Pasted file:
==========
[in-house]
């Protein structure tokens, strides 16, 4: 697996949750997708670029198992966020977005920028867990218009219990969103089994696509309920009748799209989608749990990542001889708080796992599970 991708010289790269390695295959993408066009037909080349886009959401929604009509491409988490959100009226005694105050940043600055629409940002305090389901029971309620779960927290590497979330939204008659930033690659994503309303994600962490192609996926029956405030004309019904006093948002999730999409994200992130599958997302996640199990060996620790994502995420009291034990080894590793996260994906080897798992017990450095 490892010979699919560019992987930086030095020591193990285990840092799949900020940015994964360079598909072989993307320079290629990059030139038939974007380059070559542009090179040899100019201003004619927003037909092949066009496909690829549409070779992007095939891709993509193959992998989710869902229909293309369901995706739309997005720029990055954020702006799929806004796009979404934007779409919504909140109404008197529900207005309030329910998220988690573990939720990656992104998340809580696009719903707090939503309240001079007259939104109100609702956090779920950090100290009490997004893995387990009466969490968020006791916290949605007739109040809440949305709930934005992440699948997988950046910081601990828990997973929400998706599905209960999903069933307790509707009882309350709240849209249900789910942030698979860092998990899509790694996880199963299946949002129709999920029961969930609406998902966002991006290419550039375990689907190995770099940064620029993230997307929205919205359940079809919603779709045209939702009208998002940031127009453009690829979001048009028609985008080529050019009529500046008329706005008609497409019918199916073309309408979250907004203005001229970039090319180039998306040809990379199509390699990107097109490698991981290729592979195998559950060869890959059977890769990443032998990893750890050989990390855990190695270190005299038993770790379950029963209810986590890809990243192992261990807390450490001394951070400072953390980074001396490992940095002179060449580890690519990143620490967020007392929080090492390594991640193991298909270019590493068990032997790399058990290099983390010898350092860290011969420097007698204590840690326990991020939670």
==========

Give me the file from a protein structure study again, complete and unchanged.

[in-house]
């Protein structure tokens, strides 16, 4: 697996949750997708670029198992966020977005920028867990218009219990969103089994696509309920009748799209989608749990990542001889708080796992599970 991708010289790269390695295959993408066009037909080349886009959401929604009509491409988490959100009226005694105050940043600055629409940002305090389901029971309620779960927290590497979330939204008659930033690659994503309303994600962490192609996926029956405030004309019904006093948002999730999409994200992130599958997302996640199990060996620790994502995420009291034990080894590793996260994906080897798992017990450095 490892010979699919560019992987930086030095020591193990285990840092799949900020940015994964360079598909072989993307320079290629990059030139038939974007380059070559542009090179040899100019201003004619927003037909092949066009496909690829549409070779992007095939891709993509193959992998989710869902229909293309369901995706739309997005720029990055954020702006799929806004796009979404934007779409919504909140109404008197529900207005309030329910998220988690573990939720990656992104998340809580696009719903707090939503309240001079007259939104109100609702956090779920950090100290009490997004893995387990009466969490968020006791916290949605007739109040809440949305709930934005992440699948997988950046910081601990828990997973929400998706599905209960999903069933307790509707009882309350709240849209249900789910942030698979860092998990899509790694996880199963299946949002129709999920029961969930609406998902966002991006290419550039375990689907190995770099940064620029993230997307929205919205359940079809919603779709045209939702009208998002940031127009453009690829979001048009028609985008080529050019009529500046008329706005008609497409019918199916073309309408979250907004203005001229970039090319180039998306040809990379199509390699990107097109490698991981290729592979195998559950060869890959059977890769990443032998990893750890050989990390855990190695270190005299038993770790379950029963209810986590890809990243192992261990807390450490001394951070400072953390980074001396490992940095002179060449580890690519990143620490967020007392929080090492390594991640193991298909270019590493068990032997790399058990290099983390010898350092860290011969420097007698204590840690326990991020939670």